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PPCS pre-tax loss in difficult year

02-11-2007 | webmaster

The largest venison processor, the co-op PPCS announced a NZ$40 million before tax loss for the past financial year and Chairman Reese Hart says it expects other meat companies have also suffered from the difficult trading conditions.

"Despite unsatisfactory profitability for the year, the underlying financial position of PPCS is sound and improving and all other key PPCS financial indicators showed a positive trend," Hart reports.

Hart identified challenges that had an impact this past year as being currency movements, processing capacity that is not well "aligned" with livestock supply, cost of inventory and procurement prices that did not reflect realities of the currency and market.

He reports PPCS is part of a group of primary produce exporters that got together about a year ago to discuss mutual issues such as the impacts of the strong Kiwi dollar with the government. The group commissioned an independent report which it presented six months ago, outlining the effects of currency and increasing compliance costs.

"We recognised that we all did want to talk about it so we may as well do it together," Hart says. "We've had two rounds of meetings with Government so far and we've had a good hearing. We'll have another meeting before the end of the year." The meetings include sessions with government ministers Phil Goff, Trevor Mallard and Jim Anderton.

 "Suppliers do expect us to make approaches to government to see what can be done," he adds. "At the same time, we've still got a business to run and we have to get on and manage it."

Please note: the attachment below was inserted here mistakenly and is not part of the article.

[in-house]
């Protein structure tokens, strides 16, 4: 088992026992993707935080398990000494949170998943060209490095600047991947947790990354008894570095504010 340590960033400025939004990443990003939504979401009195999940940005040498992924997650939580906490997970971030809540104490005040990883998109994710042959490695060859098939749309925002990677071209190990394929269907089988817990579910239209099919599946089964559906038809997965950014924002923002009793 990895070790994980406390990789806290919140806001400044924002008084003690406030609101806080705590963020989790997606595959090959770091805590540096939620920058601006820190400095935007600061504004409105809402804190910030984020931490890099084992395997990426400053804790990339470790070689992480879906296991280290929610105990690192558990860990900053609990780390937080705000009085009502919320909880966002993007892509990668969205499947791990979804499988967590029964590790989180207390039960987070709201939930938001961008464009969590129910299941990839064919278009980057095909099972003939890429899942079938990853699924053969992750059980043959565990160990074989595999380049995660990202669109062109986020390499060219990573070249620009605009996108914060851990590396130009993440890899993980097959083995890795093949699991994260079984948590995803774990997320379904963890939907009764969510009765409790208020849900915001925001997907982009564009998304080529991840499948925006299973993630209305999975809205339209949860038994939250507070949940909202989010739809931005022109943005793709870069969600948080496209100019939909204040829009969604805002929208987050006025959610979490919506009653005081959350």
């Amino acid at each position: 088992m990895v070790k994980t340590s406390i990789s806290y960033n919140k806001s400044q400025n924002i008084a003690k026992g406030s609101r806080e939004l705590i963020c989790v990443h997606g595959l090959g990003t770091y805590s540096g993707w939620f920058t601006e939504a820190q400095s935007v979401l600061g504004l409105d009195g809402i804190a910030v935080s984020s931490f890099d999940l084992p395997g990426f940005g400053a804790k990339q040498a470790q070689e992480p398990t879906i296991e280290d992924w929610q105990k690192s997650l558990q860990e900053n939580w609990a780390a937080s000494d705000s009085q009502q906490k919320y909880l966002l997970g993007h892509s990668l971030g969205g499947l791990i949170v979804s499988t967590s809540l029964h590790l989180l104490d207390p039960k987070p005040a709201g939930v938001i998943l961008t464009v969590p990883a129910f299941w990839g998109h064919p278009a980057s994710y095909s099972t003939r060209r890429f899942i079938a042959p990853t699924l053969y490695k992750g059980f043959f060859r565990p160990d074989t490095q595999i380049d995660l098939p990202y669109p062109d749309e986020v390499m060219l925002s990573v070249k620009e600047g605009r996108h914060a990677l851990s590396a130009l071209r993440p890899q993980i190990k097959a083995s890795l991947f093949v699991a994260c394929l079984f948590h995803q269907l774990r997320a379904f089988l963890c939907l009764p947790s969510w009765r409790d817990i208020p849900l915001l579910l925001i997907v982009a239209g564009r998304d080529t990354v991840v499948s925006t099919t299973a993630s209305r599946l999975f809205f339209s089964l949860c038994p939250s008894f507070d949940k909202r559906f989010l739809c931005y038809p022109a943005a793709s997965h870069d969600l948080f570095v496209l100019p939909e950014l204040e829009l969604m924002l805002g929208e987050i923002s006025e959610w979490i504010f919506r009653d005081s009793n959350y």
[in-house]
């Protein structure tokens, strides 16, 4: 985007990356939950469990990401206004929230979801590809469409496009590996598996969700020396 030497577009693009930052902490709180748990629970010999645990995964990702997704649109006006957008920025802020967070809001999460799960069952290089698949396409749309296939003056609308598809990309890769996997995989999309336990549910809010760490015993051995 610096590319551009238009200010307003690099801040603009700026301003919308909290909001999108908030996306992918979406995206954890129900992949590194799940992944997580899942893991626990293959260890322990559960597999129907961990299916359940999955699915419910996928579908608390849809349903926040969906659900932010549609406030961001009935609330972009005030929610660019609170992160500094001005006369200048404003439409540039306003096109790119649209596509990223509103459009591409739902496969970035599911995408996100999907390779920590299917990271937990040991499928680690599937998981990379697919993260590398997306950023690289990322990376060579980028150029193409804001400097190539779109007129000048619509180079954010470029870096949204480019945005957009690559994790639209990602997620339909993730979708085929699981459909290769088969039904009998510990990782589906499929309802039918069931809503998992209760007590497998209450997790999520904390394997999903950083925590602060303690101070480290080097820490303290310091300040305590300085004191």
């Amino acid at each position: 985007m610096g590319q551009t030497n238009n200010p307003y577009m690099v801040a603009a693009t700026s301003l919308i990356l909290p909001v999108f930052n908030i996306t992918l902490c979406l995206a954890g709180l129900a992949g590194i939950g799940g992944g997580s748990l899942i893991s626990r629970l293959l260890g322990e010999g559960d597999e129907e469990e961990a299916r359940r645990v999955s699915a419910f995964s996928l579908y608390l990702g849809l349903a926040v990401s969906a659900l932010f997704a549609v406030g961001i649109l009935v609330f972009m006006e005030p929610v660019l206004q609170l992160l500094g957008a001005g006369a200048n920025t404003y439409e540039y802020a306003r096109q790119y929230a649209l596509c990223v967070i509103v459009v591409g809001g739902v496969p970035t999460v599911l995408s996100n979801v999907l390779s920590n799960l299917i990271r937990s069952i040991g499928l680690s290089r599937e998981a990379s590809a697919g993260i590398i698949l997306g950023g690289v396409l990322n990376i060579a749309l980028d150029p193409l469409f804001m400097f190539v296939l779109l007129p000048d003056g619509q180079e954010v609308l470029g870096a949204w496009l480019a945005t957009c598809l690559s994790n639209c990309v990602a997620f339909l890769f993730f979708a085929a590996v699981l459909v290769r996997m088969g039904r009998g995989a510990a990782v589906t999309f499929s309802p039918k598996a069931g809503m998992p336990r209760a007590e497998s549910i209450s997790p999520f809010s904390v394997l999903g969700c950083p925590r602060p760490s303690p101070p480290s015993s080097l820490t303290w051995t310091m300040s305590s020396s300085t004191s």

He says the company's two-year strategic plan, which was put on hold while a merger with fellow co-op Alliance was considered, is now being implemented.

PPCS held a briefing about its annual result for media and investors in Wellington for the first time earlier this week.

Hart told TDF there are "more interest groups" wanting to gain insight into the company's operations. The two current bond issues, which PPCS issued in December 2004 and December 2006, provide an alternative capital stream, separate from the shareholders and banks, however he says there are requirements for more public disclosure about company operations as a result.

The company currently has $125 million in bonds. The bonds are on a fixed interest rate and offer holders flexibility because they can be traded.

Hart was accompanied by CEO Keith Cooper and chief financial officer Rob McFarlane.

Among the PPCS interest groups, it turns out, are investors in the Dunedin-based company Scott Technology, which has been working with PPCS for the past five years to develop robotics for meat processing.

Scott Technology released its annual result as well, a profit of just over $3 million according to the Sunday Star Times, with one major institutional investor saying the market is "failing to recognise the value of its new robotic meat processing technology".

"The vision is: the carcass in one end, cuts out the other end," managing director Chris Hopkins is reported as saying.

Robotics promise greater efficiencies, can improve carcass yield through leaving less meat on the bone, potentially reduce labour costs and can improve safety in a plant.

Keith Cooper told TDF the development of the robotics technology is occurring at its Silverstream plant for sheepmeat processing and PPCS wants it developed for venison processing.

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